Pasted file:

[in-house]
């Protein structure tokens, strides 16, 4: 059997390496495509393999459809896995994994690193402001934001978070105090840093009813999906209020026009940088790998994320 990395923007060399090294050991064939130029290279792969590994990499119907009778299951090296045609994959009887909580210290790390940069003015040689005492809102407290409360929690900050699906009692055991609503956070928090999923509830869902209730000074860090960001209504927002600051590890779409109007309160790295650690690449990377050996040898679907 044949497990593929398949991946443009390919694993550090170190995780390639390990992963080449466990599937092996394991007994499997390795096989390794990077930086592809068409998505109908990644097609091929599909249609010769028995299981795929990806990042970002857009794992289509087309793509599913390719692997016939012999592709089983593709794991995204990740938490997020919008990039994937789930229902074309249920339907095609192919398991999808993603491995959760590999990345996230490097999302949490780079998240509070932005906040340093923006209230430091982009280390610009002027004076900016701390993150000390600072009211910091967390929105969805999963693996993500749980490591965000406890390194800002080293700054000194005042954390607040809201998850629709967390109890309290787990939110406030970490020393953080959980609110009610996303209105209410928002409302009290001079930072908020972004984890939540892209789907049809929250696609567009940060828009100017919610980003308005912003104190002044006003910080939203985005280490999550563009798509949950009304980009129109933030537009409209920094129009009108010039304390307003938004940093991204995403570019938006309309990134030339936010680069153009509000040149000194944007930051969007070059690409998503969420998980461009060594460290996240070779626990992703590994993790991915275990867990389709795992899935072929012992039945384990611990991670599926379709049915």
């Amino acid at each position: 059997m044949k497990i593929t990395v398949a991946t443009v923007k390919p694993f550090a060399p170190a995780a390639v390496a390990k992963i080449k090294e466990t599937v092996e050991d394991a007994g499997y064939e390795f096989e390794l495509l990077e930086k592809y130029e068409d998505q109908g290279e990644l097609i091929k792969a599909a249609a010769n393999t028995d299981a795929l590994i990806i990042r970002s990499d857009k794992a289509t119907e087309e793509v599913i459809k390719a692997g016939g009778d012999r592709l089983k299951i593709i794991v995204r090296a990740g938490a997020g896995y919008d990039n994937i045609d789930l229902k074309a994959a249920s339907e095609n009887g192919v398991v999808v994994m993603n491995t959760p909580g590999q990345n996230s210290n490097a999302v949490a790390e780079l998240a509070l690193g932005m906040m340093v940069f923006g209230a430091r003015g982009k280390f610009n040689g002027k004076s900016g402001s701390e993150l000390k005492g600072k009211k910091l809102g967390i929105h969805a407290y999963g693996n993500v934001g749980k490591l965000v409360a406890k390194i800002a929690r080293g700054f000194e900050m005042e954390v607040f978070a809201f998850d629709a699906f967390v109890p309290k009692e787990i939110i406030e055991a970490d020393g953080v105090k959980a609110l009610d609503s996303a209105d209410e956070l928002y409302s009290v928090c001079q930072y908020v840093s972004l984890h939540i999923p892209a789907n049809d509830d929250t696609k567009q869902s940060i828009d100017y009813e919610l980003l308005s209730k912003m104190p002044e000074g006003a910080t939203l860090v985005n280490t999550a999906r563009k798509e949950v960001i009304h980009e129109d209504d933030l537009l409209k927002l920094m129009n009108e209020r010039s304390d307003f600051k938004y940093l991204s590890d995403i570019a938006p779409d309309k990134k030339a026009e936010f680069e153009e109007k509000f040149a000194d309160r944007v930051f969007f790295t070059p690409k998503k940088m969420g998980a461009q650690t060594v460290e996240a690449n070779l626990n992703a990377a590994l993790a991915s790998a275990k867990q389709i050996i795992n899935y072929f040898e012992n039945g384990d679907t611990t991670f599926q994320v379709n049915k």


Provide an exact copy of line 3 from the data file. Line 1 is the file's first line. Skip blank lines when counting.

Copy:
């Amino acid at each position: 059997m044949k497990i593929t990395v398949a991946t443009v923007k390919p694993f550090a060399p170190a995780a390639v390496a390990k992963i080449k090294e466990t599937v092996e050991d394991a007994g499997y064939e390795f096989e390794l495509l990077e930086k592809y130029e068409d998505q109908g290279e990644l097609i091929k792969a599909a249609a010769n393999t028995d299981a795929l590994i990806i990042r970002s990499d857009k794992a289509t119907e087309e793509v599913i459809k390719a692997g016939g009778d012999r592709l089983k299951i593709i794991v995204r090296a990740g938490a997020g896995y919008d990039n994937i045609d789930l229902k074309a994959a249920s339907e095609n009887g192919v398991v999808v994994m993603n491995t959760p909580g590999q990345n996230s210290n490097a999302v949490a790390e780079l998240a509070l690193g932005m906040m340093v940069f923006g209230a430091r003015g982009k280390f610009n040689g002027k004076s900016g402001s701390e993150l000390k005492g600072k009211k910091l809102g967390i929105h969805a407290y999963g693996n993500v934001g749980k490591l965000v409360a406890k390194i800002a929690r080293g700054f000194e900050m005042e954390v607040f978070a809201f998850d629709a699906f967390v109890p309290k009692e787990i939110i406030e055991a970490d020393g953080v105090k959980a609110l009610d609503s996303a209105d209410e956070l928002y409302s009290v928090c001079q930072y908020v840093s972004l984890h939540i999923p892209a789907n049809d509830d929250t696609k567009q869902s940060i828009d100017y009813e919610l980003l308005s209730k912003m104190p002044e000074g006003a910080t939203l860090v985005n280490t999550a999906r563009k798509e949950v960001i009304h980009e129109d209504d933030l537009l409209k927002l920094m129009n009108e209020r010039s304390d307003f600051k938004y940093l991204s590890d995403i570019a938006p779409d309309k990134k030339a026009e936010f680069e153009e109007k509000f040149a000194d309160r944007v930051f969007f790295t070059p690409k998503k940088m969420g998980a461009q650690t060594v460290e996240a690449n070779l626990n992703a990377a590994l993790a991915s790998a275990k867990q389709i050996i795992n899935y072929f040898e012992n039945g384990d679907t611990t991670f599926q994320v379709n049915k």